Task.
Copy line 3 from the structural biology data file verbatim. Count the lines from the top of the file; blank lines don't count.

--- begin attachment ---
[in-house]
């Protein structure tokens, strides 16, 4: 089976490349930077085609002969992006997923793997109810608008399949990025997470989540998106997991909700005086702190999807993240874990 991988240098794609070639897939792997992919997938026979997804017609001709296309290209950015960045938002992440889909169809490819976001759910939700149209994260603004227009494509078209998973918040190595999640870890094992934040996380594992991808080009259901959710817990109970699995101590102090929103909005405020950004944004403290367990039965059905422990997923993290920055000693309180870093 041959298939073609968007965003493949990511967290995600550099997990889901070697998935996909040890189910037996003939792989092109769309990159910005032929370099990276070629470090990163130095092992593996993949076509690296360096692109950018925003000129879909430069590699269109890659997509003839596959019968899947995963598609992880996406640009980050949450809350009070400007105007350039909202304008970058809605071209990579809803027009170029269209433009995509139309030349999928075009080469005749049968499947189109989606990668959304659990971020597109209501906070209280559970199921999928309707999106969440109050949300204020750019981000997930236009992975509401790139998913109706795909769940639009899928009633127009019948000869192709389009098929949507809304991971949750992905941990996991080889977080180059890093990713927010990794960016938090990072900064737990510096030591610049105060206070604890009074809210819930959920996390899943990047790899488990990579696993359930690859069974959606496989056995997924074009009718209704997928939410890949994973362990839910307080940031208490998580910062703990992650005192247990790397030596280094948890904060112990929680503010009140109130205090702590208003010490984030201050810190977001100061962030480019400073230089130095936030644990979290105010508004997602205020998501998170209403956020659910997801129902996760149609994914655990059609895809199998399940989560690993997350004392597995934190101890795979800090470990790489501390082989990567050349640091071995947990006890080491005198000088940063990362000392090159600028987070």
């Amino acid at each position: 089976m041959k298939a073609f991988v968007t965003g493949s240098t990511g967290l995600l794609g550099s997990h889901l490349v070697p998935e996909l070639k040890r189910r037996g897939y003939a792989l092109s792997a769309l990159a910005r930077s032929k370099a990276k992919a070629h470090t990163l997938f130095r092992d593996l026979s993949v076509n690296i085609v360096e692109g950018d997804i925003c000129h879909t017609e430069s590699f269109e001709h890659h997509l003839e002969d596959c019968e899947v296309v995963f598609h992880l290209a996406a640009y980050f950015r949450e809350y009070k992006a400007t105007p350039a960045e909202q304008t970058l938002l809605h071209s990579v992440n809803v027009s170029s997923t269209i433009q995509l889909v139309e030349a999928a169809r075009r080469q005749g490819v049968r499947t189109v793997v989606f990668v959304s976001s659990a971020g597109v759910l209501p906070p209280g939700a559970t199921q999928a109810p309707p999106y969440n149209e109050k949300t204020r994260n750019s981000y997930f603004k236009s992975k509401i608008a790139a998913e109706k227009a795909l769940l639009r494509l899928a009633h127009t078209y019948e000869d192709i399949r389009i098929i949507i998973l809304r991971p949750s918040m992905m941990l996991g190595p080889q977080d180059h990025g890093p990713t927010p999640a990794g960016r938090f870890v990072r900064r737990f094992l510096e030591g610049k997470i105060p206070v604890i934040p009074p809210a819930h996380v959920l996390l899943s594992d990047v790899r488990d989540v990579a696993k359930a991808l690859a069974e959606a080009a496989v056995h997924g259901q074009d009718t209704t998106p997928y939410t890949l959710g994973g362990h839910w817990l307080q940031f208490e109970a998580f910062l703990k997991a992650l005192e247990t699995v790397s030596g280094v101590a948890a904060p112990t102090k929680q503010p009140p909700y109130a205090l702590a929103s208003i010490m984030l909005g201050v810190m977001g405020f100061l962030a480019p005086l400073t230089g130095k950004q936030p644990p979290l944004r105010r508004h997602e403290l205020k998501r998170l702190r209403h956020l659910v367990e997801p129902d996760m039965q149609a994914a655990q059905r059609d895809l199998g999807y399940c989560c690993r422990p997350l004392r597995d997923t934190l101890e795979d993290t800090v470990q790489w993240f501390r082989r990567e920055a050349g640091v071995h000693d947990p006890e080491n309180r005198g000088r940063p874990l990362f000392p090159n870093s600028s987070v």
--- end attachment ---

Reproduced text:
């Amino acid at each position: 089976m041959k298939a073609f991988v968007t965003g493949s240098t990511g967290l995600l794609g550099s997990h889901l490349v070697p998935e996909l070639k040890r189910r037996g897939y003939a792989l092109s792997a769309l990159a910005r930077s032929k370099a990276k992919a070629h470090t990163l997938f130095r092992d593996l026979s993949v076509n690296i085609v360096e692109g950018d997804i925003c000129h879909t017609e430069s590699f269109e001709h890659h997509l003839e002969d596959c019968e899947v296309v995963f598609h992880l290209a996406a640009y980050f950015r949450e809350y009070k992006a400007t105007p350039a960045e909202q304008t970058l938002l809605h071209s990579v992440n809803v027009s170029s997923t269209i433009q995509l889909v139309e030349a999928a169809r075009r080469q005749g490819v049968r499947t189109v793997v989606f990668v959304s976001s659990a971020g597109v759910l209501p906070p209280g939700a559970t199921q999928a109810p309707p999106y969440n149209e109050k949300t204020r994260n750019s981000y997930f603004k236009s992975k509401i608008a790139a998913e109706k227009a795909l769940l639009r494509l899928a009633h127009t078209y019948e000869d192709i399949r389009i098929i949507i998973l809304r991971p949750s918040m992905m941990l996991g190595p080889q977080d180059h990025g890093p990713t927010p999640a990794g960016r938090f870890v990072r900064r737990f094992l510096e030591g610049k997470i105060p206070v604890i934040p009074p809210a819930h996380v959920l996390l899943s594992d990047v790899r488990d989540v990579a696993k359930a991808l690859a069974e959606a080009a496989v056995h997924g259901q074009d009718t209704t998106p997928y939410t890949l959710g994973g362990h839910w817990l307080q940031f208490e109970a998580f910062l703990k997991a992650l005192e247990t699995v790397s030596g280094v101590a948890a904060p112990t102090k929680q503010p009140p909700y109130a205090l702590a929103s208003i010490m984030l909005g201050v810190m977001g405020f100061l962030a480019p005086l400073t230089g130095k950004q936030p644990p979290l944004r105010r508004h997602e403290l205020k998501r998170l702190r209403h956020l659910v367990e997801p129902d996760m039965q149609a994914a655990q059905r059609d895809l199998g999807y399940c989560c690993r422990p997350l004392r597995d997923t934190l101890e795979d993290t800090v470990q790489w993240f501390r082989r990567e920055a050349g640091v071995h000693d947990p006890e080491n309180r005198g000088r940063p874990l990362f000392p090159n870093s600028s987070v």